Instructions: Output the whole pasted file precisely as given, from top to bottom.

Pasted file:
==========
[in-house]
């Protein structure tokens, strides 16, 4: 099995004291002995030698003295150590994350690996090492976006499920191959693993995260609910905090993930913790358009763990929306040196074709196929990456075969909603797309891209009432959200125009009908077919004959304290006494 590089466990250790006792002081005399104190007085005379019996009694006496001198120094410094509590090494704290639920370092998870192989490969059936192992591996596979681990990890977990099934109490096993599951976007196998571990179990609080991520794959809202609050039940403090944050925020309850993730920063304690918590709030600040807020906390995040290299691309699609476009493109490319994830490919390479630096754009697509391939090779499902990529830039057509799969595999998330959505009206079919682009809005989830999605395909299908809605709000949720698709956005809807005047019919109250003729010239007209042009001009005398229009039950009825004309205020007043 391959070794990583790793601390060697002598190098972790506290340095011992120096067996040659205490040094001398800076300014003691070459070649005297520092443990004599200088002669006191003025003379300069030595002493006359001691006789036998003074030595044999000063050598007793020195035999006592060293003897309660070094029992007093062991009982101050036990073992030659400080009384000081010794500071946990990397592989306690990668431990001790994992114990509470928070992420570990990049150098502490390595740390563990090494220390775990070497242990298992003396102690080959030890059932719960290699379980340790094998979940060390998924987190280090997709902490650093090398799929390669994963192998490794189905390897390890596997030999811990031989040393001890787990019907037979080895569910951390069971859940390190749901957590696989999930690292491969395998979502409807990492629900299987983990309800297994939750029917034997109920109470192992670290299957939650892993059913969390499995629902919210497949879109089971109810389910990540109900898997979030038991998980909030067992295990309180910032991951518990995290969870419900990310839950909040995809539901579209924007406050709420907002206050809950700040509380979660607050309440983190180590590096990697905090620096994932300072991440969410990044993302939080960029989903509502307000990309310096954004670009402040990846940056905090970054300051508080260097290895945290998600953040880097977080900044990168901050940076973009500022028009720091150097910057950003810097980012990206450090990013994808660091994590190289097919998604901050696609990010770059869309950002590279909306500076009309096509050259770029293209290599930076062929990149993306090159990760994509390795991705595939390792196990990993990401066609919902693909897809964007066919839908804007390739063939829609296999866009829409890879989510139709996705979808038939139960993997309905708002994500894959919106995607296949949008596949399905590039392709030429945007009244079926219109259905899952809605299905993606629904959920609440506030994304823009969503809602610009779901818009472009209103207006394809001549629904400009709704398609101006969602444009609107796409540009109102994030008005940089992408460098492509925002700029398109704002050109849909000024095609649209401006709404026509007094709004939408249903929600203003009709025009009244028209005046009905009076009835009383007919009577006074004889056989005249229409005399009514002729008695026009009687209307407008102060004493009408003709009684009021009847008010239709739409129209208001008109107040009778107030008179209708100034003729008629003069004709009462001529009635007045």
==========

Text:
[in-house]
């Protein structure tokens, strides 16, 4: 099995004291002995030698003295150590994350690996090492976006499920191959693993995260609910905090993930913790358009763990929306040196074709196929990456075969909603797309891209009432959200125009009908077919004959304290006494 590089466990250790006792002081005399104190007085005379019996009694006496001198120094410094509590090494704290639920370092998870192989490969059936192992591996596979681990990890977990099934109490096993599951976007196998571990179990609080991520794959809202609050039940403090944050925020309850993730920063304690918590709030600040807020906390995040290299691309699609476009493109490319994830490919390479630096754009697509391939090779499902990529830039057509799969595999998330959505009206079919682009809005989830999605395909299908809605709000949720698709956005809807005047019919109250003729010239007209042009001009005398229009039950009825004309205020007043 391959070794990583790793601390060697002598190098972790506290340095011992120096067996040659205490040094001398800076300014003691070459070649005297520092443990004599200088002669006191003025003379300069030595002493006359001691006789036998003074030595044999000063050598007793020195035999006592060293003897309660070094029992007093062991009982101050036990073992030659400080009384000081010794500071946990990397592989306690990668431990001790994992114990509470928070992420570990990049150098502490390595740390563990090494220390775990070497242990298992003396102690080959030890059932719960290699379980340790094998979940060390998924987190280090997709902490650093090398799929390669994963192998490794189905390897390890596997030999811990031989040393001890787990019907037979080895569910951390069971859940390190749901957590696989999930690292491969395998979502409807990492629900299987983990309800297994939750029917034997109920109470192992670290299957939650892993059913969390499995629902919210497949879109089971109810389910990540109900898997979030038991998980909030067992295990309180910032991951518990995290969870419900990310839950909040995809539901579209924007406050709420907002206050809950700040509380979660607050309440983190180590590096990697905090620096994932300072991440969410990044993302939080960029989903509502307000990309310096954004670009402040990846940056905090970054300051508080260097290895945290998600953040880097977080900044990168901050940076973009500022028009720091150097910057950003810097980012990206450090990013994808660091994590190289097919998604901050696609990010770059869309950002590279909306500076009309096509050259770029293209290599930076062929990149993306090159990760994509390795991705595939390792196990990993990401066609919902693909897809964007066919839908804007390739063939829609296999866009829409890879989510139709996705979808038939139960993997309905708002994500894959919106995607296949949008596949399905590039392709030429945007009244079926219109259905899952809605299905993606629904959920609440506030994304823009969503809602610009779901818009472009209103207006394809001549629904400009709704398609101006969602444009609107796409540009109102994030008005940089992408460098492509925002700029398109704002050109849909000024095609649209401006709404026509007094709004939408249903929600203003009709025009009244028209005046009905009076009835009383007919009577006074004889056989005249229409005399009514002729008695026009009687209307407008102060004493009408003709009684009021009847008010239709739409129209208001008109107040009778107030008179209708100034003729008629003069004709009462001529009635007045």